Posture

Bad back? Shoulders hurt? Headaches? Muscle fatigue? Pot belly? These symptoms can all be down to bad posture. The way we hold ourselves everyday is vitally important. Years of bad posture can lead to changes in height, muscle balance and strength. Negative effects of bad posture can be anything from back pain, shoulder impingement to […]

Bad back? Shoulders hurt? Headaches? Muscle fatigue? Pot belly?

These symptoms can all be down to bad posture.
The way we hold ourselves everyday is vitally important. Years of bad posture can lead to changes in height, muscle balance and strength.

Negative effects of bad posture can be anything from back pain, shoulder impingement to headaches.

When our spine is not in alignment certain muscles can become tight and others weak causing muscle imbalances. This constant stress on the spine can cause pressure on tissues and painful outcomes.
Limited mobility is a major effect of poor posture and can effect everyday life. So many people don’t realise the effect that their lifestyle is having on their posture until it’s hurting and causing pain. It can be prevented well before that.

poor and good posture visual

Poor posture (left)

  • forward head
  • rounding shoulders
  • chest tight
  • slouching
  • core not engaged

Good posture

  • head straight
  • chest open
  • shoulders back and down
  • straight back
  • core engaged

Factors that can cause poor posture

  1. Injury and muscles guarding. If we get injured we can often alter the way we move. This can become our new normal movement even when the injury is gone if we are not careful. This causes certain muscles to become more tight, others to stay and become weak. If we learn a new motor behaviour and it’s the wrong one we can cause more problems later on. Learning to trust the old injury and stop guarding it and anticipating pain is vital. We cannot guard an injury that needs to learn and strengthen from correct movement again. When we get injured that muscle can become weak from not being used if we have been resting for 6weeks for example. We need to strengthen it again when we can as part of rehab.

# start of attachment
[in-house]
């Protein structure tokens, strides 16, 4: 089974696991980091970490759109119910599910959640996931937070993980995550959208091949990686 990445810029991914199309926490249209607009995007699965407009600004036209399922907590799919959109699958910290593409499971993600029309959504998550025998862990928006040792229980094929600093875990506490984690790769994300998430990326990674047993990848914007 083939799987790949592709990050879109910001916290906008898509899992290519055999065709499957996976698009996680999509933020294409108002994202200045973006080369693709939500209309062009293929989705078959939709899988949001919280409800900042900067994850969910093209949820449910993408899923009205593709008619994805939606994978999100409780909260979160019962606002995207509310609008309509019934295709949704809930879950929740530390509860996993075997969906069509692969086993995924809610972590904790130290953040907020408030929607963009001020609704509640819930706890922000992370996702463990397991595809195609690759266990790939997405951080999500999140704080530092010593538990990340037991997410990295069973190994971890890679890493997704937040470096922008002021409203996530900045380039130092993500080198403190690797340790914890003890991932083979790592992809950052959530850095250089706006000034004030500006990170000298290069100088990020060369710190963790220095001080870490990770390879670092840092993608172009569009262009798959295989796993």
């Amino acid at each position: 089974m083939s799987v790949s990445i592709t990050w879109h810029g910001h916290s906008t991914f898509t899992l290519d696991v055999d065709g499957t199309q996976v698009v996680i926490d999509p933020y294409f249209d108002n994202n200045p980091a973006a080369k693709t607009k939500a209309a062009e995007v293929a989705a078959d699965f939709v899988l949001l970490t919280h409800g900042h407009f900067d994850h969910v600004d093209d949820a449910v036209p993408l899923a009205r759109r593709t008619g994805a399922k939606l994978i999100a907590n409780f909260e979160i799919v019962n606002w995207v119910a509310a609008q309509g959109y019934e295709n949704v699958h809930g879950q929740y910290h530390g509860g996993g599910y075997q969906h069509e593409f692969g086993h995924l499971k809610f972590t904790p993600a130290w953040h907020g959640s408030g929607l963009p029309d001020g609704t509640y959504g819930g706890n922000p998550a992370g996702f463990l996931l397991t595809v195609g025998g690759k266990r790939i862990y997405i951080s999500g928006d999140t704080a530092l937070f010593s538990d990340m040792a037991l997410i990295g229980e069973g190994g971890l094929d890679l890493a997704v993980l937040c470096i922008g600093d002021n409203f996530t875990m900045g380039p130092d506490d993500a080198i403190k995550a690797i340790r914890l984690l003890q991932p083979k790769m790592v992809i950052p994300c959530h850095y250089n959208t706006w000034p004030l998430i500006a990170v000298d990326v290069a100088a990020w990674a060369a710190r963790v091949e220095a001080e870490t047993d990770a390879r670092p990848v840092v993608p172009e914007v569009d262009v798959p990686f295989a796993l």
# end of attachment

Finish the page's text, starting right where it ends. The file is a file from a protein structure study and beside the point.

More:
2. Muscle imbalances. As above if we get injured or have a known weakness we don’t want the other side of the body to compensate (e.g if injured right knee) and become a leading side allowing the other to become weaker over time. That will cause issues up and down the chain. If we exercise and life weights it’s vital to take on a full body approach and not just train chest and arms every day as muscle imbalances can occur. It’s vital to stretch everyday too. Tight muscles can change posture e.g tight pecs can round the shoulders.
  3. daily habits. Your posture at your desk, looking at your phone, being tall and always looking down, rounding your back to bend over the kids, slouching and sitting position when watching tv. These daily tasks can affect your posture. Day in day out, do you hold yourself tall, tuck your chin in and engage your core?
  4. Technology and phones. As above the way we look at our phones and computer screens (rounding our head and looking down) for hours usually in a day and isn’t doing our posture any good. We should bring the phone or screen up to our eyeliner. That way we can keep a straighter neck and spine alignment. Keeping a straighter back allows you to engage your core aswell.
  5. stress and emotions. When we are stressed it can cause shallow breathing and overly active muscles, altering posture. If we are timid or anxious we might hold ourselves in a position to try not to draw attention. If a lady is conscious of her bigger breasts she may round her shoulders and hunch to not draw attention to her chest. All of these factors can affect the way we hold ourselves without even knowing.
  6. footwear. Years of wearing high heels can alter our posture. Having the correct footwear is so important not just for posture but for our feet and mechanics. A problem with the ankle can soon lead up the chain to the back and shoulders.
  7. Hereditary and genes. Sometimes our genes play a part and being born with a spine issue like scoliosis may alter your muscle balance anyway. This is where it’s important to speak to a professional and take advice on how to help your body become stronger and limit muscle imbalances.

If you want more help with your posture and muscle balance feel free to contact me. I’m a corrective exercise specialist and help many people become more mobile and flexible in their everyday lives.
Liannemilner88@gmail.com

Leave a Reply

Your email address will not be published. Required fields are marked *

This site uses Akismet to reduce spam. Learn how your comment data is processed.